Obama's Indecision

"Cost of indecision about Afghanistan is mounting." That's not a headline in Human Events or some conservative blog. It's the title of a column by the dean of liberal Washington pundits, David Broder. Even David Broder is concerned about President Obama's failure to decide on a proper course of action in what the president himself called "a war of necessity."

Broder points to the drawn-out indecision as making the war on the ground more dangerous. He believes that the American people and, most significantly, America's allies, are being demoralized by what the White House calls a process.

Our NATO allies joined us in Afghanistan because the U.S. had been attacked by al-Qaeda. It was an acid test of the NATO alliance: For the first time since 1949, NATO went to war. Can we afford this extended failure to act?

What will become of NATO, the most successful example of Democratic Party leadership? Let's not forget that it was Harry Truman and his party who put NATO together. Ohio's "Mr. Republican," Sen. Bob Taft, wanted no part of NATO. That's why Ike challenged Taft and beat him for the 1952 Republican presidential nomination.

All of that is now at risk. Well, liberal Obama supporters say that Afghanistan's Hamid Karzai is corrupt. Right. And have you heard that Churchill drank too much? That's what opponents of a forceful U.S. policy in World War II said in defending their indecision. The Karzai regime is guilty of human rights abuses, liberals say. I wonder how long the allies considered Joe Stalin's crimes before pledging aid to "the Russian people."

After Hitler's unprovoked attack on the USSR on June 22, 1941, Churchill responded with speed. "If Hitler invaded Hell," said the Prime Minister, a lifelong anti-communist, "I would at least make favorable reference to the devil in the House of Commons."

Al-Qaeda did not invade hell; they invaded our homeland. We had the full support of NATO in going after them where they lived -- Afghanistan. Even the French rushed to our side in pressing that war.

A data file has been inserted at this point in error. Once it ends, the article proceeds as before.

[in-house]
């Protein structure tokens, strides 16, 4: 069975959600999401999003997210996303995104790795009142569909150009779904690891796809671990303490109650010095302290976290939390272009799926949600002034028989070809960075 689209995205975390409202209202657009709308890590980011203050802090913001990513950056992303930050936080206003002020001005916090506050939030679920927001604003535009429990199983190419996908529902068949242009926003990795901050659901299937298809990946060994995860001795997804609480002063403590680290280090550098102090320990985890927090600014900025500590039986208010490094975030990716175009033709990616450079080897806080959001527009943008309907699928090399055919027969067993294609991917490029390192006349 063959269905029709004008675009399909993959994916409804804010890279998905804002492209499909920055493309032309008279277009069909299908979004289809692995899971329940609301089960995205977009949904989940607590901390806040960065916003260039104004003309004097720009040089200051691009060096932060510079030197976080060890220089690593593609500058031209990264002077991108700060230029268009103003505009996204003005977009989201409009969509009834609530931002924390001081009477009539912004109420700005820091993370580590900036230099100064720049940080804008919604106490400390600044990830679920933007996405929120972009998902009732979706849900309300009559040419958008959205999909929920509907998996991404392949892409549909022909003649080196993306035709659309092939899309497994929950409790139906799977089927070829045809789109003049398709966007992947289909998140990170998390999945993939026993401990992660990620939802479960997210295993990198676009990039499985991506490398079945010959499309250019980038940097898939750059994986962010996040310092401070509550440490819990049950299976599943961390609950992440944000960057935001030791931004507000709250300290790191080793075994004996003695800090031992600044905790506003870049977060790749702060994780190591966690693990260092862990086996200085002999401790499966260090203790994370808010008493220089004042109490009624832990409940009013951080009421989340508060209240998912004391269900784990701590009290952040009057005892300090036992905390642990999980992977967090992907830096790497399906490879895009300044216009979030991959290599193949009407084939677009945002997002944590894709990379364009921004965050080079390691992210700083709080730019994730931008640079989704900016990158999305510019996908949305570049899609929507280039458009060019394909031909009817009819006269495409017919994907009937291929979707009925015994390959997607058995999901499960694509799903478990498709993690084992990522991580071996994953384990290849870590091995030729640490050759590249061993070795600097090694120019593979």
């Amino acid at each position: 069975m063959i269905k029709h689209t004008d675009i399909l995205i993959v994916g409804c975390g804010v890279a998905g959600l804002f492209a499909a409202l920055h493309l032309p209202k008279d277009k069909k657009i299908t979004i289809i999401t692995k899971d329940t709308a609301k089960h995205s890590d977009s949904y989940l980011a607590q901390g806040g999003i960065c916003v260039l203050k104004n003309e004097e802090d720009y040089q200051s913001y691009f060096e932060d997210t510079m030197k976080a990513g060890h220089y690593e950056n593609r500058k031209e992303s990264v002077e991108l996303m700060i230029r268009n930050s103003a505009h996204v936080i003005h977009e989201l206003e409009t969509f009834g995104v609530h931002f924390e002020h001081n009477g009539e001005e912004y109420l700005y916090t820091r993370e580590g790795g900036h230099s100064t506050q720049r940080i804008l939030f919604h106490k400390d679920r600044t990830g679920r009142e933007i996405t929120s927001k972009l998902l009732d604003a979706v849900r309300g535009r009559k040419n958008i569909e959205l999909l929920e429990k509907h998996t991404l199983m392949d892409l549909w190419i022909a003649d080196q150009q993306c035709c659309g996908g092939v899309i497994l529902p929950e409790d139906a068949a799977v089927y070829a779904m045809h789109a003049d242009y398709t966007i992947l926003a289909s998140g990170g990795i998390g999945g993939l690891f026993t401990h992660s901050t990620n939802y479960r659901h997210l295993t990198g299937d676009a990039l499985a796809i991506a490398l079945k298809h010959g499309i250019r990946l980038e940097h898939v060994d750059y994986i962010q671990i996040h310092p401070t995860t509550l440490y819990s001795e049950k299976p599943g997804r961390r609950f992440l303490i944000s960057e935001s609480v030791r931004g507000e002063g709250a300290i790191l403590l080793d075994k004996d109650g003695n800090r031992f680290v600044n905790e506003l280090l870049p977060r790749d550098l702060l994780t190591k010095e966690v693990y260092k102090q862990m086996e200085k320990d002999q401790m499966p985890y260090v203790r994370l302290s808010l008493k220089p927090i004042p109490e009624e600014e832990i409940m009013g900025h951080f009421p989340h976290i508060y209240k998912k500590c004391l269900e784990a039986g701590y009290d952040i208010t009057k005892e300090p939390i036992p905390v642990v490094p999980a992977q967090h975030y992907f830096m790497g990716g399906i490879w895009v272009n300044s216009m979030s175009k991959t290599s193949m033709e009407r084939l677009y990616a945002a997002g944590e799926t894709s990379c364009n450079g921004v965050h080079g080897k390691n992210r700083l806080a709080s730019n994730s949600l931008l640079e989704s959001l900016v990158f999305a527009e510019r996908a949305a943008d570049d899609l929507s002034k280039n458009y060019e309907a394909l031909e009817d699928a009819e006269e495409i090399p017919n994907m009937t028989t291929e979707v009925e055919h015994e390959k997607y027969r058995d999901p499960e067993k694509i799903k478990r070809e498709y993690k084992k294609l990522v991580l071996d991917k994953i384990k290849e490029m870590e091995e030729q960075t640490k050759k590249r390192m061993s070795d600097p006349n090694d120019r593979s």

This is the war that candidate Obama accused George Bush of neglecting. He charged that Bush "took his eye off the ball" to pursue the destruction of Saddam Hussein. Well?

Now Obama seems unable to even find the ball. We should not be surprised. In early 2008, candidate Obama produced a 52-second YouTube video to send to the "Peace Caucus" attendees in Iowa.

You have only to google "52 seconds" and "Obama" and you can watch it. Candidate Obama promises not to "weaponize space." He seems unaware that ballistic missiles capable of carrying nuclear warheads have been traveling through space since 1957 -- four years before this youthful and inexperienced candidate was born. He pledges "a world without nuclear weapons." So did Reagan. But Reagan would make sure that the U.S. possessed a nuclear shield -- his famous Strategic Defense Initiative -- before lowering our nuclear sword.

Notice how this most fluent of speakers stumbles over the word quadrennial. It means he's reading a script. No harm in that. Many candidates do. But it also means he had not spent enough time in the corridors of power even to recognize the word. QDR -- the quadrennial defense review -- is a phrase as familiar to national security experts as GDP -- gross domestic product -- is to budget analysts.

Obama was unprepared then. He's still unprepared. Harry Truman was also a liberal Democrat thrust suddenly into the White House. But Harry could make a decision. He put a sign on his desk: "The Buck Stops Here." Obama should read that sign.

Ken Blackwell is a senior fellow at the Family Research Council and a former U.S. Ambassador to the United Nations Human Rights Commission.